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Environmental health is an increasing concern of both industrialised and developing countries. As environmental hazards seriously threaten health, the question is how to reconcile the need to promote environmental health with the need of economic development. As foreign direct investment is generally considered an essential means to promote development, this study will investigate the relationship between international investment law and the protection of environmental health. Are investment treaties compatible with states’ obligations to protect public health, of which environmental health constitutes an important dimension? At the substantive level, investment treaties provide an extensive protection to investor's rights in order to encourage foreign direct investment (FDI). Thus, a potential tension exists when a State adopts regulation interfering with foreign investments, as regulatory measures may be deemed to be a form of indirect expropriation. At the procedural level, investment treaties offer investors direct access to an international arbitral tribunal. Thus, foreign investors can directly challenge national measures aimed at protecting environmental health and seek compensation for the impact on their business of such regulation. This chapter will explore the conflict areas between investment treaty provisions and environmental health through an analysis of the recent arbitral jurisprudence. This survey shows that the regime established according to investment treaties does not strike an appropriate balance between the different interests concerned and that international law has not yet developed any machinery for the protection of environmental health through investment dispute settlement. The author will thus propose a series of policy options to reconcile the different interests concerned. Environmental health is a working definition which bridges the gap between environmental law and public health. There are two main reasons to deal with environmental protection from a public health perspective. First, such a perspective confers a degree of cogency and definition to environmental concerns. If the recognition of a distinct human right to environment remains controversial, there has been a growing recognition in public health law that the protection of the environment is a condition for the full enjoyment of health. Conceptualizing environmental health as a component of public health determines a paradigm shift that allows the translation of environmental concerns into the language of the state's concerns to protect public health. The protection of public health constitutes an essential function of state sovereignty. As one of the three constitutive elements of the state is its population – in addition to its territory and its organization – it is clear that the preservation of its population is an essential function of the state. Without such protection, the very existence of the state would be endangered. Protecting public health is a primary duty of States which arises from statutory, constitutional and international law. In sum, one may argue that the right/duty of the state to protect its population is a non-contested concept.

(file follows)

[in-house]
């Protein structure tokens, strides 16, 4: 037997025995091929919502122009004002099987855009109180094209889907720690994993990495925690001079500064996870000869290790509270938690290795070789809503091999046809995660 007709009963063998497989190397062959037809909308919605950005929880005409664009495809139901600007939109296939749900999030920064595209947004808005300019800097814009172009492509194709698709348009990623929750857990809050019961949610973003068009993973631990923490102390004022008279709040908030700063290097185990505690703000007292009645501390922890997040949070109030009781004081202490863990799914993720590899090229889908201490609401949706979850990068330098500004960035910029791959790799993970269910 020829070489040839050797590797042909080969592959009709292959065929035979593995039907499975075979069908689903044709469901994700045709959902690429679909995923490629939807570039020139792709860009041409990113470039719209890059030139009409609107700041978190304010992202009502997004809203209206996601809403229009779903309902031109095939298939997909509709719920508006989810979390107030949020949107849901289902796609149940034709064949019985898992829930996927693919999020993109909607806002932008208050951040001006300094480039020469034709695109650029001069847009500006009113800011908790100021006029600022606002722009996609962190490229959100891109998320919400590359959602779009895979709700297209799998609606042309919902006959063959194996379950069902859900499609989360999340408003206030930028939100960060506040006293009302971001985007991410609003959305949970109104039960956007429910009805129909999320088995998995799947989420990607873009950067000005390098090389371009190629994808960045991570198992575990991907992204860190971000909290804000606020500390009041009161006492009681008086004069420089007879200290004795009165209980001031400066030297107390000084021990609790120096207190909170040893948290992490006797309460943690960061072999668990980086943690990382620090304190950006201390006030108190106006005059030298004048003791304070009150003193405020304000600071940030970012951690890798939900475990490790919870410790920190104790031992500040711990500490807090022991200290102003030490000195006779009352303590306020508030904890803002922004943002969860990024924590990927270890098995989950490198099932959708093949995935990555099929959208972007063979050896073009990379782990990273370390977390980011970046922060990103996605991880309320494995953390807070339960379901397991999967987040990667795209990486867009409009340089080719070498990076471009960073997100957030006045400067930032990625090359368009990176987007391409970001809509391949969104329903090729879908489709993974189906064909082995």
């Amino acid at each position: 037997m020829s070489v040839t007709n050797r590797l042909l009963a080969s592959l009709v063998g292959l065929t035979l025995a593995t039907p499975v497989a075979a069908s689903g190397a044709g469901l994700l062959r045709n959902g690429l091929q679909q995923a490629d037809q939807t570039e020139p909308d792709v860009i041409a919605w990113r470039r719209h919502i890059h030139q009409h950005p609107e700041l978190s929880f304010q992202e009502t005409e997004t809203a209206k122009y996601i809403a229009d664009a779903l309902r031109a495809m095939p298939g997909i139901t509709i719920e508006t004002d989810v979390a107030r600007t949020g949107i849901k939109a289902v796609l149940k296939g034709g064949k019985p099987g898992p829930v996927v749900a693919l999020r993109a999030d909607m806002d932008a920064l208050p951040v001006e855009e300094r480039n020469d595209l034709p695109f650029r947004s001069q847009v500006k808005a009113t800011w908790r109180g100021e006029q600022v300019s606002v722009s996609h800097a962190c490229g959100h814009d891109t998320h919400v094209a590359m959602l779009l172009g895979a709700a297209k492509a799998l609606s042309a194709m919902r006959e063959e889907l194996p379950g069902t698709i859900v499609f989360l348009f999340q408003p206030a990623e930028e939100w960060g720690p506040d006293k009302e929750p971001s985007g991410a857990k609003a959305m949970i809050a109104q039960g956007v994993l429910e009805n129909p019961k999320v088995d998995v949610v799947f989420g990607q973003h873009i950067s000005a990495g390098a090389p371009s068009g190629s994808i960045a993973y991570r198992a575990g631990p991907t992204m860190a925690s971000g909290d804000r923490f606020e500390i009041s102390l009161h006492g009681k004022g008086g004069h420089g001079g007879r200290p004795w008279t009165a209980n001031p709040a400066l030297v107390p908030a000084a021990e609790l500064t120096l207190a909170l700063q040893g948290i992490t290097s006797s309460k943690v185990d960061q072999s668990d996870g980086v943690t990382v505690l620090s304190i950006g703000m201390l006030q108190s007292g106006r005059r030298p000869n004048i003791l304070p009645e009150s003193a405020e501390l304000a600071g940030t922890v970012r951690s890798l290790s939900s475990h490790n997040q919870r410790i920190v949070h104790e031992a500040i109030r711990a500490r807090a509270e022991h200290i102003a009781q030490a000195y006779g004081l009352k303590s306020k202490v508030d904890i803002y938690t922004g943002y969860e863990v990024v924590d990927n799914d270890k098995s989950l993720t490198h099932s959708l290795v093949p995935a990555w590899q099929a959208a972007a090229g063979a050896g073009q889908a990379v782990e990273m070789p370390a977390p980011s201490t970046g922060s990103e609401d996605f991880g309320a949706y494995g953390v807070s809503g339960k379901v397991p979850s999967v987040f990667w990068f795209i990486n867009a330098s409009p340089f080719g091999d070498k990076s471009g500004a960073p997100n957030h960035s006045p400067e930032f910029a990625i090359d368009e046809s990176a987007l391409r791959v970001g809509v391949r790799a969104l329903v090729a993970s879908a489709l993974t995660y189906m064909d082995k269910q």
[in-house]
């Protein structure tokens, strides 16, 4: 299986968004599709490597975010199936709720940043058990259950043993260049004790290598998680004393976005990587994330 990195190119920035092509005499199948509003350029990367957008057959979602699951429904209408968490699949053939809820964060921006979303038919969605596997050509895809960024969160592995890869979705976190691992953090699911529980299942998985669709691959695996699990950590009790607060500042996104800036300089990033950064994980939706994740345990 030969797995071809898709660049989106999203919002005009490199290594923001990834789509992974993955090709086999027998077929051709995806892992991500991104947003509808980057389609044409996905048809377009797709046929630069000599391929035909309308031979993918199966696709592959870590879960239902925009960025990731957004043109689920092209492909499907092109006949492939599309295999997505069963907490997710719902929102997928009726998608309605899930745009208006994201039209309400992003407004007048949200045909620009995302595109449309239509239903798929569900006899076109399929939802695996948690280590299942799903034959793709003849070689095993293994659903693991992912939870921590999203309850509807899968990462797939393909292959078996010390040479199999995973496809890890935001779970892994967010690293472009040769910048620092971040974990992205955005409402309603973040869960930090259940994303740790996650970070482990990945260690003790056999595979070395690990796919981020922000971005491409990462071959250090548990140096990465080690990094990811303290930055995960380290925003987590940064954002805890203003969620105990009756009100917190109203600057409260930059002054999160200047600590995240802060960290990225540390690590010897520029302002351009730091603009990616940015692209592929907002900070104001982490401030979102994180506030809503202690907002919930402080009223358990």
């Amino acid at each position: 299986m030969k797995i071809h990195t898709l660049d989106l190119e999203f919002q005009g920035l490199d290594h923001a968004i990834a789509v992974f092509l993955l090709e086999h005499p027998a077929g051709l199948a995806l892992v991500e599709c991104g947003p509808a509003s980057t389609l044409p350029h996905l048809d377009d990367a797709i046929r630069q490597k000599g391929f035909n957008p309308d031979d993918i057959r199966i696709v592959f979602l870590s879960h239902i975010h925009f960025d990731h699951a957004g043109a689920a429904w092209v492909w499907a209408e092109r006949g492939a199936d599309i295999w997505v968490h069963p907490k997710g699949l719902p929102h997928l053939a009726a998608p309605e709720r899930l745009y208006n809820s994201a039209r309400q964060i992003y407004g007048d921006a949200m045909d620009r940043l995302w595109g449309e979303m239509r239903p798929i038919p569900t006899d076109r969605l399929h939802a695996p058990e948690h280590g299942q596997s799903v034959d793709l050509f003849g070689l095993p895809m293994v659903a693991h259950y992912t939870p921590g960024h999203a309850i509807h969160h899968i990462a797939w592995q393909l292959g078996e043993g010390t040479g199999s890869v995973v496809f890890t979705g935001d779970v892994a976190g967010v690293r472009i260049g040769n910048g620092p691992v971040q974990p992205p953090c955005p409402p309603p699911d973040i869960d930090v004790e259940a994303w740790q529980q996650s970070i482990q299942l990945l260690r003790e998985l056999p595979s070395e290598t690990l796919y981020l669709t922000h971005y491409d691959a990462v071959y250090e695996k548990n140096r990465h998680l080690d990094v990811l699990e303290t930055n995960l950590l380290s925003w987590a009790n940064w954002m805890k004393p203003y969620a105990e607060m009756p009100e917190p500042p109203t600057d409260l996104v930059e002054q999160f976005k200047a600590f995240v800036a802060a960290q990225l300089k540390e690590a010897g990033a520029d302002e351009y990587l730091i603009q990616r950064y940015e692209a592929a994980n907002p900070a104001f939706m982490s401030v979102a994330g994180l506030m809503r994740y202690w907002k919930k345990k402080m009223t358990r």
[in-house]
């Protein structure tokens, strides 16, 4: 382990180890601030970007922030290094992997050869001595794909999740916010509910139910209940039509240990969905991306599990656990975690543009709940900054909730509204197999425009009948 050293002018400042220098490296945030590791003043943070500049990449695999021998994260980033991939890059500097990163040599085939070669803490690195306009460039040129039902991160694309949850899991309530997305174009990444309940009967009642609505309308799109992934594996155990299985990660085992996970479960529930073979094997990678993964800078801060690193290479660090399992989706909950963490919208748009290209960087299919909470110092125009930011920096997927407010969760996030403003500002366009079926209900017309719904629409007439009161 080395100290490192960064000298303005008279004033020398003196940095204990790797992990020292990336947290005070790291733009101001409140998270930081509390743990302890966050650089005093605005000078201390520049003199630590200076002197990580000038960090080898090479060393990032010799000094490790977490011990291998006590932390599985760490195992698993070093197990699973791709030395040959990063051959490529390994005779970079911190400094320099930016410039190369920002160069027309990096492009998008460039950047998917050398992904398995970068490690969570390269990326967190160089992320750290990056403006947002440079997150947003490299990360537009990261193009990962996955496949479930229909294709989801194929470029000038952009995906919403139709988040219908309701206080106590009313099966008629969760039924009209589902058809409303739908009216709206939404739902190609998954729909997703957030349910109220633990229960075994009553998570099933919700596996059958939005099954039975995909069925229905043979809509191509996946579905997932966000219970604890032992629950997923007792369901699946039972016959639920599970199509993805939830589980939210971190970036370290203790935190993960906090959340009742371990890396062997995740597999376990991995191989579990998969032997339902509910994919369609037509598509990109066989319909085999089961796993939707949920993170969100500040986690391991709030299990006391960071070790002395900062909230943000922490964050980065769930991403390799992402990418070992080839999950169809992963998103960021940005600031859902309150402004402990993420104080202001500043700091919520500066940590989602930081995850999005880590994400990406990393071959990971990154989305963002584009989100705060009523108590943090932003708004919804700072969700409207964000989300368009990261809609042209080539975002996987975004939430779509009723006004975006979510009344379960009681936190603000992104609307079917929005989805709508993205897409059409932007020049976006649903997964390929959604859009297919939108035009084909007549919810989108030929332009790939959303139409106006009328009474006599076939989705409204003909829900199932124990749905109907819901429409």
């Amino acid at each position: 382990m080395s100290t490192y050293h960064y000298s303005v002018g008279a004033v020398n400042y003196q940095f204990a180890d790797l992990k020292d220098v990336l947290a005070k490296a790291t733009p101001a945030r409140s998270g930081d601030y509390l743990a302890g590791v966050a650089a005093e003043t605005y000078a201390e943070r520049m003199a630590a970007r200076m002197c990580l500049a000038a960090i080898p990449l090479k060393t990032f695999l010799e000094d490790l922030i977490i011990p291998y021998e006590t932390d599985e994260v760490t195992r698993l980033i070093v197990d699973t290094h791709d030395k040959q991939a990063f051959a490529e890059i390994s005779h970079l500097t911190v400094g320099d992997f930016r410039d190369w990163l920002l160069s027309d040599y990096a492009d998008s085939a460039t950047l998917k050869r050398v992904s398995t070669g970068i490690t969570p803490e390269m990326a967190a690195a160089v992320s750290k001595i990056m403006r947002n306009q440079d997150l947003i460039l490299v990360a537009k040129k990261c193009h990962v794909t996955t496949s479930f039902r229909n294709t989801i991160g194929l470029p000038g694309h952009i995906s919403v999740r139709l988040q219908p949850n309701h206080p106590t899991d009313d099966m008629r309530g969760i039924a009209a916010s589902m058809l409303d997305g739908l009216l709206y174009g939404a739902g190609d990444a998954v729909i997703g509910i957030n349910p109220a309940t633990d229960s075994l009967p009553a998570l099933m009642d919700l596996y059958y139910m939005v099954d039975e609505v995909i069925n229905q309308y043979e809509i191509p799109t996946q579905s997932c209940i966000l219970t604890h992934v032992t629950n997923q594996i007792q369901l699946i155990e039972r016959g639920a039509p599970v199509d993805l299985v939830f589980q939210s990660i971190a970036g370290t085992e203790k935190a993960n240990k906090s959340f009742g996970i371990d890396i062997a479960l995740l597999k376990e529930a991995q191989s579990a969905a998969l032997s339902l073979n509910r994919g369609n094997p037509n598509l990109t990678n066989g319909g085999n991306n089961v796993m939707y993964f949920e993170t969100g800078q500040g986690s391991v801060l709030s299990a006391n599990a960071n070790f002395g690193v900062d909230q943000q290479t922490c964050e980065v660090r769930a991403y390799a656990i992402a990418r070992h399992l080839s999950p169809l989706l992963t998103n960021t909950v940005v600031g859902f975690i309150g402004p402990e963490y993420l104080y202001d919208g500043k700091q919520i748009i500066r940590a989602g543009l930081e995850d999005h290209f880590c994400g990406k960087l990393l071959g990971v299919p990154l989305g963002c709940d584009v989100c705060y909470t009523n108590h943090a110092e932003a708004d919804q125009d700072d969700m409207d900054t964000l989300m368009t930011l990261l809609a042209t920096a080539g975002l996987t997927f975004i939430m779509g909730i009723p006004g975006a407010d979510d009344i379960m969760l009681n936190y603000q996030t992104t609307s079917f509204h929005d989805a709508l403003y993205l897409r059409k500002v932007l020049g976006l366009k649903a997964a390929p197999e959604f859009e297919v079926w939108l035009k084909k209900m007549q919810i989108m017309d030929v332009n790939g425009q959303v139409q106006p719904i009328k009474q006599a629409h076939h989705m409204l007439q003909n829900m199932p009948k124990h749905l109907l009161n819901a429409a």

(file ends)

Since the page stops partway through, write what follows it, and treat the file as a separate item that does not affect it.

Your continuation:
Document Type: Research Article
Publication date: January 1, 2010
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Democracy, Ecological Integrity and International Law Democracy, Ecological Integrity and International Law is the latest product of research by the Global Ecological Integrity Group (www.globalecointegrity.net), an organisation that has been meeting annually since 1992 to discuss scientific, philosophical, political and legal aspects of ecological integrity. This collection examines various aspects of governance from the standpoint of integrity: from democracy, to forms of Native governance, from globalization and neocolonialism to specific human rights to food, water and climate.